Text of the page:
Chloe Saxby remembered as 'beautiful rainbow warrior' at funeral in Wollongong

Chloe Saxby remembered as 'beautiful rainbow warrior' at funeral in Wollongong - Похоронный портал

ABC Illawarra  /  By Jessica Clifford

Chloe Saxby smiling, in a pink hat.

Chloe Saxby lost her battle with vanishing white matter disease on November 18.(Facebook: Saving Chloe Saxby)

Beautiful Brooke Welsh, our next door... - Saving Chloe Saxby | Facebook           Today our family registered for The... - Saving Chloe Saxby | Facebook          Case study: Chloe Saxby Foundation

Chloe Saxby has been remembered as a "beautiful rainbow warrior" at a memorial attended by hundreds of people in Wollongong.

Key points:

  • Chloe Saxby lost her eight-year battle with Vanishing White Matter Disease last week
  • She has been remembered as a "rainbow warrior"
  • 400 people attended the memorial service in Wollongong, while hundreds watched a live stream at other venues and online

The 12-year-old lost her battle with the rare vanishing white matter (VWM) disease last week, eight years after her diagnosis.

Four hundred people dressed in rainbow-coloured clothing attended the memorial service this morning after the family was granted an exemption from COVID-19 restrictions by the NSW Government.

Hundreds more live-streamed the service from other Illawarra venues and online.

Chloe's mother, Nyree Saxby, described her daughter as someone who lit up the darkest of days.

Chloe Saxby's family carry her coffin from the Wollongong Town Hall.

Chloe Saxby's family requested rainbow outfits and decorations for her funeral in Wollongong today to honour her love of all things colourful.(ABC Illawarra: Sarah Harvey)

"Chloe crept her way into everyone's hearts and stayed there," she said.

"Even though we were fully aware this day was always a possibility, we're still in complete shock.

"I hope you are dancing free wherever you are somewhere over the rainbow."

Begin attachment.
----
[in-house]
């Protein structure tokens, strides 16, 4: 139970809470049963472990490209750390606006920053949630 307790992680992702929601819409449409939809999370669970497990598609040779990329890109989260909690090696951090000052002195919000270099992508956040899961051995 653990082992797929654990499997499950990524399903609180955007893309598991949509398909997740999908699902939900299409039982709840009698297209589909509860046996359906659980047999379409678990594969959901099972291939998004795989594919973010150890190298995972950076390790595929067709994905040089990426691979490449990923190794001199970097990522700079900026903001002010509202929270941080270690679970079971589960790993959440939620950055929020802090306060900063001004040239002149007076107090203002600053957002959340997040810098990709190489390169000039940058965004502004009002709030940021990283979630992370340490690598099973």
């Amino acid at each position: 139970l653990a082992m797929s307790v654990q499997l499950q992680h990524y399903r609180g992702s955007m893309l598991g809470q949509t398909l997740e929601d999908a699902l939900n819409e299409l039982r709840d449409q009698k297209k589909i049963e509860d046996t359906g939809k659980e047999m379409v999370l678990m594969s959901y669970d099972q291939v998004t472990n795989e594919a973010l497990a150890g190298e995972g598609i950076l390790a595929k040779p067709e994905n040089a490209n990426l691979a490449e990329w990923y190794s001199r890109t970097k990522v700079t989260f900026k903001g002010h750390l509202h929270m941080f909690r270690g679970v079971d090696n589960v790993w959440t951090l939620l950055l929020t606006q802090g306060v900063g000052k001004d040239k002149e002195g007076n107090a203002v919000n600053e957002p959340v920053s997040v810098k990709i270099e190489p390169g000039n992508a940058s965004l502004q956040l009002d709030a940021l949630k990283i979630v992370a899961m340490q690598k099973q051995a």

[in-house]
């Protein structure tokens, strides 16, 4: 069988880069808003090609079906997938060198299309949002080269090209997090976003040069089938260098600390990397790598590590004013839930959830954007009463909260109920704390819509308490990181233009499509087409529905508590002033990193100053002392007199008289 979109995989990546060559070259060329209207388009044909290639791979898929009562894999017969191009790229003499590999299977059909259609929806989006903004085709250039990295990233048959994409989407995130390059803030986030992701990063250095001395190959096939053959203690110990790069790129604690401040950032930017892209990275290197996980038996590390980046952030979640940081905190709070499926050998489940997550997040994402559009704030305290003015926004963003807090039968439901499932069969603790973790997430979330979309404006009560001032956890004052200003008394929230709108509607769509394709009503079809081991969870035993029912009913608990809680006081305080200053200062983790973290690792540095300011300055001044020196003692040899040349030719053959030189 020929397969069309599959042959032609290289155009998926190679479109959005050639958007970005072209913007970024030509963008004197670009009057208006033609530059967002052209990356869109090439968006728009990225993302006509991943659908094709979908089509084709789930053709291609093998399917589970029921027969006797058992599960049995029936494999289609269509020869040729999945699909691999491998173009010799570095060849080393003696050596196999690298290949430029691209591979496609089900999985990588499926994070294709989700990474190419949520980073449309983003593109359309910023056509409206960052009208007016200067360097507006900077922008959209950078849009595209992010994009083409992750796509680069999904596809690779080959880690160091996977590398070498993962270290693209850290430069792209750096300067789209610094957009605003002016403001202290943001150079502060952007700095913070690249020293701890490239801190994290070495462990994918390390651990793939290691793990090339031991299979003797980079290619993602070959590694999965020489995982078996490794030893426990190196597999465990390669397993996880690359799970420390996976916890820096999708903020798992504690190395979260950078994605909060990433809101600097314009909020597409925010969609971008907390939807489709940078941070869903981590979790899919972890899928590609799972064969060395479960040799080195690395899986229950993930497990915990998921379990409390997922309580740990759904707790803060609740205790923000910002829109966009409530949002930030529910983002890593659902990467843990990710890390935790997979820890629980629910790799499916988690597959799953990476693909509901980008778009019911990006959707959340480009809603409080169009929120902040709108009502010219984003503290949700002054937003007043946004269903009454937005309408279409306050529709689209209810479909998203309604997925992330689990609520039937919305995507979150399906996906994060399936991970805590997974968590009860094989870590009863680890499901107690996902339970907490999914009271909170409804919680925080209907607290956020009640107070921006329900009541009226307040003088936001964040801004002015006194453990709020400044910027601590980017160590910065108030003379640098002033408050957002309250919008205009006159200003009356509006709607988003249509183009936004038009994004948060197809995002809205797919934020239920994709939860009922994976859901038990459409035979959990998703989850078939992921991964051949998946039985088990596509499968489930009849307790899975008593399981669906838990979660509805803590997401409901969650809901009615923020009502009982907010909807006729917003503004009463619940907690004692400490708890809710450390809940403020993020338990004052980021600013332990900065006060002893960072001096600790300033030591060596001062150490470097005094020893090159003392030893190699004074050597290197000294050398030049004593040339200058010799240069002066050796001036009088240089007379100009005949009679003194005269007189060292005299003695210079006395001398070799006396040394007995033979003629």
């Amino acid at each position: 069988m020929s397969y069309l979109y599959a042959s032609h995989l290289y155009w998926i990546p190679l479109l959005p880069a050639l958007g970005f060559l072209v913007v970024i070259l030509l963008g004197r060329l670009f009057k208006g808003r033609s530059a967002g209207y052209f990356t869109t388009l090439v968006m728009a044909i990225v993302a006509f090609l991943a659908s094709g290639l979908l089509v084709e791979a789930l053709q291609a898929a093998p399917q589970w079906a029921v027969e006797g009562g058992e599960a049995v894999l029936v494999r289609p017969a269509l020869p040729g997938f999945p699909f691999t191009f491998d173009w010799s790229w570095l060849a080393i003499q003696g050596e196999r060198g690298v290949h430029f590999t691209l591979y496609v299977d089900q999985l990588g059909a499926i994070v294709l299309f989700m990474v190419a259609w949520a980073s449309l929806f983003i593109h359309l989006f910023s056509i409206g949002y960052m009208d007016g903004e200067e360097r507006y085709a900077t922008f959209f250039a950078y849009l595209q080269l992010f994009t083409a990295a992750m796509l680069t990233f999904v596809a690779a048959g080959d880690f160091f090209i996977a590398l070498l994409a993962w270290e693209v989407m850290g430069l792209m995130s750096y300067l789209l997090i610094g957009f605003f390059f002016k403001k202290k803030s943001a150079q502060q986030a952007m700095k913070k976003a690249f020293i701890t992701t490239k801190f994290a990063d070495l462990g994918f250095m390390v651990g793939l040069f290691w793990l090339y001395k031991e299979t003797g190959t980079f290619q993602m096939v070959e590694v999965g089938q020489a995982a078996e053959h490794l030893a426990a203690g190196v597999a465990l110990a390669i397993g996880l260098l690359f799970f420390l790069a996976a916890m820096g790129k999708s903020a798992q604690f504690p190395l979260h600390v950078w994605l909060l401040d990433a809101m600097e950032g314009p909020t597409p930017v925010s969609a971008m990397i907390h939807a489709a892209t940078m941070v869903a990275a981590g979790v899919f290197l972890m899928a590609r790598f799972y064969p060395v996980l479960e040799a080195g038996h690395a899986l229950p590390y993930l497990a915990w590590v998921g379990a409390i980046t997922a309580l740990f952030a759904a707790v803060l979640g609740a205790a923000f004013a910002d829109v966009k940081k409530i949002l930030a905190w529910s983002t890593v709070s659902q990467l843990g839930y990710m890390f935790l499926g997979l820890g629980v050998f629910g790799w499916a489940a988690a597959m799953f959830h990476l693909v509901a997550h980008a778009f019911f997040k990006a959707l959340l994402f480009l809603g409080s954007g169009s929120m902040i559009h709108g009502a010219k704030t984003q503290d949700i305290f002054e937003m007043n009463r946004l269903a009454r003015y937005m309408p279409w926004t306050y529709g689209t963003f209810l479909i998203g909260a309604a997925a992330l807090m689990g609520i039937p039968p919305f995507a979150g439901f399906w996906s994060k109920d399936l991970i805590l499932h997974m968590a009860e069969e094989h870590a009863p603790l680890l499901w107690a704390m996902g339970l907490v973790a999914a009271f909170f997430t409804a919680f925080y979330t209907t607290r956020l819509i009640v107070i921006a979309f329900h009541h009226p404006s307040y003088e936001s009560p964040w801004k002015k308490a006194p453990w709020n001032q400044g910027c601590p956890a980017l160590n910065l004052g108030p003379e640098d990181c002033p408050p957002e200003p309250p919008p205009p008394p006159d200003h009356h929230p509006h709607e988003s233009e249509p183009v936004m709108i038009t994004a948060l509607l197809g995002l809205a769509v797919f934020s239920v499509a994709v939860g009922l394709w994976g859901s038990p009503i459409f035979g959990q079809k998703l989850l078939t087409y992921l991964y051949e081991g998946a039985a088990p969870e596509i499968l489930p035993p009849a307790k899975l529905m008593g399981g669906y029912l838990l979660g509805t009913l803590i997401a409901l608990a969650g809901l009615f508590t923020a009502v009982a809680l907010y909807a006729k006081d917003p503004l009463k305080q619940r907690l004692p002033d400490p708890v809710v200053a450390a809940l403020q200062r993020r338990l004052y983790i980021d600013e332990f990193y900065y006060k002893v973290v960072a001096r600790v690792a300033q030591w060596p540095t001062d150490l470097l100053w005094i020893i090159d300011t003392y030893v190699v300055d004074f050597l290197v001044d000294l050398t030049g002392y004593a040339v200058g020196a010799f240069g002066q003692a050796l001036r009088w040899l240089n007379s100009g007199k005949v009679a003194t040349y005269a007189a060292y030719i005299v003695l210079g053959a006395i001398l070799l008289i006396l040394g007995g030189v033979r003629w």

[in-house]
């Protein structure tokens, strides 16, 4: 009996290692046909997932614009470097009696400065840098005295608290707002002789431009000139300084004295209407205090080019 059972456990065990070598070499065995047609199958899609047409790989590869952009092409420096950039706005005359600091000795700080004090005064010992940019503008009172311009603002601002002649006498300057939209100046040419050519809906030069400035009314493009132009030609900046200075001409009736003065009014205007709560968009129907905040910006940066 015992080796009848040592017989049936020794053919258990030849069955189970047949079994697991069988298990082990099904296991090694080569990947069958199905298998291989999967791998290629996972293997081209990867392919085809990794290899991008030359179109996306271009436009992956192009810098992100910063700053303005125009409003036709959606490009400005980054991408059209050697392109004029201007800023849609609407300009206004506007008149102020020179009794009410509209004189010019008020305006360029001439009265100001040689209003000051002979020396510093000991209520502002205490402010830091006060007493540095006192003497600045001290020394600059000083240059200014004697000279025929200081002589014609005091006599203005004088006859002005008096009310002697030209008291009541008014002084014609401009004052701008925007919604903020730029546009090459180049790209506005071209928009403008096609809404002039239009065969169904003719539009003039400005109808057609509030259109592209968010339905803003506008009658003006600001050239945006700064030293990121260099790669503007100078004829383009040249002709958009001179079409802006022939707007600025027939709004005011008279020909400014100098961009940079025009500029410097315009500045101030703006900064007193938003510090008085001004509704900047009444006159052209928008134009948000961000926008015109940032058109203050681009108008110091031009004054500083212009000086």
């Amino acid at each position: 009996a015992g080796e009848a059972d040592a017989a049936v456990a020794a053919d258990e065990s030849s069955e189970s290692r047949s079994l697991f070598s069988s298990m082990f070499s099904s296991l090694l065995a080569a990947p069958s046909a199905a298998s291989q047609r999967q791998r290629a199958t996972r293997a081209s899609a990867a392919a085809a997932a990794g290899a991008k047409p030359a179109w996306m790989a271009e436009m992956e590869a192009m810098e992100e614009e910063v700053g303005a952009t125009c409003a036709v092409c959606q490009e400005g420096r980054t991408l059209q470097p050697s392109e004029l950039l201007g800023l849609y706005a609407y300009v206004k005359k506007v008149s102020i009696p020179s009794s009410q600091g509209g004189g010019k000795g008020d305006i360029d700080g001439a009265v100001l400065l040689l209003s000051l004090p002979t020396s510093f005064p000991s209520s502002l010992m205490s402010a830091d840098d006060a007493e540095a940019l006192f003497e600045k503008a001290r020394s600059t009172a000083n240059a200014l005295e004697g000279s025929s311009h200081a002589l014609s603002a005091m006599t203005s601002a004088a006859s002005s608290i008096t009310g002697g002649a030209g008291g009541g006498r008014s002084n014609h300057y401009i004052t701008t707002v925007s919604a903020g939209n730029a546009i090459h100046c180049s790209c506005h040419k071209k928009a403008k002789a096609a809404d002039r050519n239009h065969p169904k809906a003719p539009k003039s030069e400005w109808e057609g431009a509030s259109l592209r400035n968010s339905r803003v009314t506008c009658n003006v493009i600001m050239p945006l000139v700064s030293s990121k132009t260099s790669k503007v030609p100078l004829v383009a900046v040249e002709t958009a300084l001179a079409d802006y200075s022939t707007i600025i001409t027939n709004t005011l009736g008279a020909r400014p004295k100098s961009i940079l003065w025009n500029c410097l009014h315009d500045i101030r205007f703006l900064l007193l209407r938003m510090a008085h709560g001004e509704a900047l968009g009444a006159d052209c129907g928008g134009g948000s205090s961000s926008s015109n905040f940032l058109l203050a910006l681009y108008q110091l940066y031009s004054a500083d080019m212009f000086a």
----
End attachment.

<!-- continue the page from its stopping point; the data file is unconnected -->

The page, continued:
Friend Karisha Pinkster said Chloe was the strongest person she had ever met.

"You changed my life for the better," Karisha said.

"Fly freely beautiful girl, I love you, and I'm going to miss you so much."

Hundreds of mourners gather at Chloe Saxby's funeral.

Four hundred mourners were allowed to attend Chloe Saxby's funeral at the Wollongong Town Hall after the family was granted an exemption to COVID-19 regulations by the NSW Government.(ABC Illawarra: Sarah Harvey)

Chloe's uncle, Gary Laurie, told the memorial service he would miss his niece immensely.

"I take comfort knowing Chloe is free of her early shackles," he said.

Her cousins described her as a "beautiful rainbow warrior".

A rare and terminal disease

The Woonona girl was one of only seven known cases of the rare degenerative brain illness in Australia and her family has spent the past eight years raising money for medical research to help find a cure.

VWM disease is a terminal brain disease that mostly affects children, and causes seizures and the loss of motor skills.

The Saxby family raised millions of dollars, which allowed Australia's first dedicated medical research into the disease to be conducted out of Wollongong.

They have vowed to continue trying to find a cure.

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